Tina Fossella

We visited the home studio of Tina Fossella, tucked away under the redwoods in Mill Valley. Taking in the view from her studio, we talked about ceramics and using art as a way to heal.

Tina earned her Masters Degree in Transpersonal Counseling Psychology at Naropa University in Boulder, CO. She continued to study and practice in the Buddhist tradition, and lived as a monk for more than a decade. During that time she took drawing and painting classes, and took her first ceramics class at the Chelsea Ceramics Guild in New York City.

Tina first knew she was an artist when she began to work on healing. “My life as a child was very controlled and that had to be peeled away to figure out who I was. I started drawing and felt like my soul finally came out. Art was a way to heal. It’s therapy.” She found tremendous comfort in art, and in ceramics specifically. “Clay makes me feel good. It’s grounding and makes me feel in my body.”

After a scandal shook the Buddhist community she was apart of, she found herself turning to clay even more, and now as an extension of her spiritual practice. She began painting mantras on pots to connect her meditation practice to her ceramics.

Tina’s style is smooth and streamlined. Vases with graceful narrow necks, nicely balanced round bodied mugs and tumblers, pastel colored berry bowls, and vessels with carefully painted floral motifs are stacked in neat rows as she preps for a busy show season.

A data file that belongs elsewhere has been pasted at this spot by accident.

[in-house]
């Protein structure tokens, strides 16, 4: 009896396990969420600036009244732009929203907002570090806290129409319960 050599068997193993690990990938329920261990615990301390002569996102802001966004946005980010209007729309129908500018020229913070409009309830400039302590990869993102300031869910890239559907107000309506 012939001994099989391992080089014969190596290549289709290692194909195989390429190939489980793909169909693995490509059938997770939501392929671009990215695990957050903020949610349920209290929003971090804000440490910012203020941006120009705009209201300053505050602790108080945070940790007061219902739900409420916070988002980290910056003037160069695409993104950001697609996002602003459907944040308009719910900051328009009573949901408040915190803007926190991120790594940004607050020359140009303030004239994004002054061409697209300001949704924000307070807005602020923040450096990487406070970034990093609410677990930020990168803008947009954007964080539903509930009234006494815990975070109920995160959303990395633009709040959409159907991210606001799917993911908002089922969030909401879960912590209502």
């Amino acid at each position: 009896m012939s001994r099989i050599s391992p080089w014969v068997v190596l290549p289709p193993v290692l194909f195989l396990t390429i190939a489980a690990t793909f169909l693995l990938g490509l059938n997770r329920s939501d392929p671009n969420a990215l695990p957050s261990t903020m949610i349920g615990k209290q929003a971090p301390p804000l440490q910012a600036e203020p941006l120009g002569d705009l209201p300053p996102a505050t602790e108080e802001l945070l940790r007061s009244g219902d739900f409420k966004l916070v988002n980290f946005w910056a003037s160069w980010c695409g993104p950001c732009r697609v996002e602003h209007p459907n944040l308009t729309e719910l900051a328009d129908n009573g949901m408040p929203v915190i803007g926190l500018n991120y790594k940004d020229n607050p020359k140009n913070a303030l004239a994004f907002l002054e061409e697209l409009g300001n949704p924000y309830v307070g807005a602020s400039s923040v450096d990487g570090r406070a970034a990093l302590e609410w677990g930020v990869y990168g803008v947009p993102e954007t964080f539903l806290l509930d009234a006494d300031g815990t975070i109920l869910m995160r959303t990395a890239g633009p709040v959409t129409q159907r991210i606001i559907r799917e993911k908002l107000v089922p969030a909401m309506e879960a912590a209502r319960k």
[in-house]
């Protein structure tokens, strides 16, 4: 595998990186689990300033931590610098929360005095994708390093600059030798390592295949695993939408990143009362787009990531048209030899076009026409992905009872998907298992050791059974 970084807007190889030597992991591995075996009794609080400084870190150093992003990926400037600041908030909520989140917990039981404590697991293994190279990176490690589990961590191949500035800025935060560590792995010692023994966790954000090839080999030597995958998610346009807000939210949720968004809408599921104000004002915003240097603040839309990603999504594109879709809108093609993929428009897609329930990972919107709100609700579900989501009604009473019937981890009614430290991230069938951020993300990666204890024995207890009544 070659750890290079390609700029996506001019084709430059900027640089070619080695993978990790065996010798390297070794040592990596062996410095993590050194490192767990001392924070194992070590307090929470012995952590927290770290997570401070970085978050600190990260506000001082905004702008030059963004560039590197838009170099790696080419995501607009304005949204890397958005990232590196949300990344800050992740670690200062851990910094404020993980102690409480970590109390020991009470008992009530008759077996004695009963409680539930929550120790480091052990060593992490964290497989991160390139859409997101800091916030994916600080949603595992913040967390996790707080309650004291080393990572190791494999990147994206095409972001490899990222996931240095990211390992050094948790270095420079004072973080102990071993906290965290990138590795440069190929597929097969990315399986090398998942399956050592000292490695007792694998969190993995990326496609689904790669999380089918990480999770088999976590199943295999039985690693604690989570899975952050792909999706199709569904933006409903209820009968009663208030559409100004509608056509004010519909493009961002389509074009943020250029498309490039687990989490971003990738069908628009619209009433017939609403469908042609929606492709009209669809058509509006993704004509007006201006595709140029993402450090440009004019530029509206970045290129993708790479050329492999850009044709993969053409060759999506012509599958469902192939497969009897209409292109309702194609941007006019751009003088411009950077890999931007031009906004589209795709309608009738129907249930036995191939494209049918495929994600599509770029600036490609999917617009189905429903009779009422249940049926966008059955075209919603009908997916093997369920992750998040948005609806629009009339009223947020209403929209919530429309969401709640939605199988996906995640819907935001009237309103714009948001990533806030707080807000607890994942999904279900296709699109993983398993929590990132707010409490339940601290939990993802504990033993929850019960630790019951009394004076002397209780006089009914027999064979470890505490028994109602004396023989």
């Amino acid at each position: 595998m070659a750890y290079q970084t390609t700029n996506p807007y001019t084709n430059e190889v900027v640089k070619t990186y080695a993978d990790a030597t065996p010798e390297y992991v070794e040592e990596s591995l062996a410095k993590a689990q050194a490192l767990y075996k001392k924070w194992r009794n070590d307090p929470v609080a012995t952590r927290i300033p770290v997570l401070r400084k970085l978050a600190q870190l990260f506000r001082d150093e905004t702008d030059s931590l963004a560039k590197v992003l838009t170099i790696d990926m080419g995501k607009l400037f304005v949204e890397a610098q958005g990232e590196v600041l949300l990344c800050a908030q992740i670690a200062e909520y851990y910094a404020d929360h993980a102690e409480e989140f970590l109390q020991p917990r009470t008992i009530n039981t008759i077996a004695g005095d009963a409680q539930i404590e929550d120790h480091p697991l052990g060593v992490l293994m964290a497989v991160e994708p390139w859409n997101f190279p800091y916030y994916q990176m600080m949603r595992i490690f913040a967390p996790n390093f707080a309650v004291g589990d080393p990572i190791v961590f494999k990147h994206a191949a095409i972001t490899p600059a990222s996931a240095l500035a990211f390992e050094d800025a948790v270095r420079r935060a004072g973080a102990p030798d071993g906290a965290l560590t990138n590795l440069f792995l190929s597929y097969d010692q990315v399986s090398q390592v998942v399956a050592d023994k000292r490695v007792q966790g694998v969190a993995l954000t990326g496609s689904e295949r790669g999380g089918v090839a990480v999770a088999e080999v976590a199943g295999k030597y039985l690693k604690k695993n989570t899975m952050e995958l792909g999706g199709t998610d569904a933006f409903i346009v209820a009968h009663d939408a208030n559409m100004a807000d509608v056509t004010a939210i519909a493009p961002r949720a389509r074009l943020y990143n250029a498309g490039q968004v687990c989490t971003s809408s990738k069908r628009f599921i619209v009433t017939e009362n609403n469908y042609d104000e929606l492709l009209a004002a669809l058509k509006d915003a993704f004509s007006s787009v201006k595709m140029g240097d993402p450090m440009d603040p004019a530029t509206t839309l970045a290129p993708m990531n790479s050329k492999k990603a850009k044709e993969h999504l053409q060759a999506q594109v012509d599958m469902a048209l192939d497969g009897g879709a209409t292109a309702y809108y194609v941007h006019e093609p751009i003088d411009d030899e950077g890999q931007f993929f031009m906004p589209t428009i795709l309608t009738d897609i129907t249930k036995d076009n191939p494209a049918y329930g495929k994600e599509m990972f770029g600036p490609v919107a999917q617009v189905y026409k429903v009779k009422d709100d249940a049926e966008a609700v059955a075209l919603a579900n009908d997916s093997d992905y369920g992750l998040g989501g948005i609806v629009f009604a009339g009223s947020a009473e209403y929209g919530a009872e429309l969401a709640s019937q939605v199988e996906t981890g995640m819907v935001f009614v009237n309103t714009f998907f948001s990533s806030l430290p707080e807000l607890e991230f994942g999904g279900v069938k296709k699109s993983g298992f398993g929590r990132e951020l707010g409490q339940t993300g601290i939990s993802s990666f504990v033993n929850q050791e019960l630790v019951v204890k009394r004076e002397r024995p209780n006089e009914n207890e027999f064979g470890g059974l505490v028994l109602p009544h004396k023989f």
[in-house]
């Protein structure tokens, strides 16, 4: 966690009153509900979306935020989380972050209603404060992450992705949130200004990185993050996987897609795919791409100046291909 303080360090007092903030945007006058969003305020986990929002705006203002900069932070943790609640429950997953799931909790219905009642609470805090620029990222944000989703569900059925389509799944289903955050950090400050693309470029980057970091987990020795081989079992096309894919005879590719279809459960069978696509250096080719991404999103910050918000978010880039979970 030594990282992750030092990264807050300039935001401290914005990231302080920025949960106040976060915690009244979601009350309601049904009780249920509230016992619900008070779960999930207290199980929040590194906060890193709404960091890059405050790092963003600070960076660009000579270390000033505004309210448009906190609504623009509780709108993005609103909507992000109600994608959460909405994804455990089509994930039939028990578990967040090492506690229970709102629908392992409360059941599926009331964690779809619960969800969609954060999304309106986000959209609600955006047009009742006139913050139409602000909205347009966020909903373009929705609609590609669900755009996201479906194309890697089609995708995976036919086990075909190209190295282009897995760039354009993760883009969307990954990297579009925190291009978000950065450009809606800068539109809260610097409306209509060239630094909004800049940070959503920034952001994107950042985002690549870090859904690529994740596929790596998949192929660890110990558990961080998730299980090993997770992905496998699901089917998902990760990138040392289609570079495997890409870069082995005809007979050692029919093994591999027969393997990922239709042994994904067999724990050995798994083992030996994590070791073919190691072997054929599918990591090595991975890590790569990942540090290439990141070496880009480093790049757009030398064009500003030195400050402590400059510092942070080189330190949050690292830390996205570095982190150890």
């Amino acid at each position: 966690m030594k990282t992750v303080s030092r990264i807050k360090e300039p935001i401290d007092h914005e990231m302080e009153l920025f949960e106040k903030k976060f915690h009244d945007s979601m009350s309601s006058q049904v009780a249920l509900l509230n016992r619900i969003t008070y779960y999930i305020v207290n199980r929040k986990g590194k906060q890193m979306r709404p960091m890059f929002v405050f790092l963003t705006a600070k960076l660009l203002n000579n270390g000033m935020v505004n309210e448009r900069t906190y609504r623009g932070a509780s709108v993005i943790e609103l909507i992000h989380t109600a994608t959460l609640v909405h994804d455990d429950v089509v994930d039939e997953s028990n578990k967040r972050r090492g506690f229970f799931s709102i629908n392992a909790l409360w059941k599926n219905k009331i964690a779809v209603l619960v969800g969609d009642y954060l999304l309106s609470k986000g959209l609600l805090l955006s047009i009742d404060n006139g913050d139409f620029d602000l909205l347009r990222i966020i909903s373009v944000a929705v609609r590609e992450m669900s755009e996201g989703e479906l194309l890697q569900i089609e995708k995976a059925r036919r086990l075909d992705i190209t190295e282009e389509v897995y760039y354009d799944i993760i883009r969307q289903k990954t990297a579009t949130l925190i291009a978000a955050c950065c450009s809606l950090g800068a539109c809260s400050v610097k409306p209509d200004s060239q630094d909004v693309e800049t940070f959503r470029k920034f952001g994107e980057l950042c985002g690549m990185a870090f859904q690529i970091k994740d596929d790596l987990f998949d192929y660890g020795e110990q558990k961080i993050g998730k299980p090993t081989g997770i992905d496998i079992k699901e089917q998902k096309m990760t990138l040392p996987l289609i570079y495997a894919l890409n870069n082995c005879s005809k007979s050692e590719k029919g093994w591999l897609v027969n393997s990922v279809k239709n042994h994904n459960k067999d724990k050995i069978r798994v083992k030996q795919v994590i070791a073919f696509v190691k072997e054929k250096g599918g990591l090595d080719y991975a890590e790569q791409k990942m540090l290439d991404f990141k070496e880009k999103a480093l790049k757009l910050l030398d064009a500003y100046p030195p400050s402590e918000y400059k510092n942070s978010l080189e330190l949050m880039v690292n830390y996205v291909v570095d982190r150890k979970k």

She brings the focus of meditation to the wheel. “I realized when making bottles, these vessels with narrow necks, they take a lot of focus. If you don’t pay attention, you ruin the whole thing. But being focused and present with it feels good.”

Ceramics is also the way she brings balance to her work life. Like many artists, Tina also has a “day job”. Several days a week, she travels into San Francisco to see clients at her therapy practice. “I love being a therapist, but it can be heavy. When I’m working with clay I’m energized and joyful.”

For Tina, ceramics is the center point that the rest of her life revolves around. “My spiritual practice, my therapy practice, it’s all centered on the wheel.” Making ceramics is meditation in action. A quote borrowed from Tina’s website sums it all up "Do whatever it is that makes you feel the most mindful and joyful!".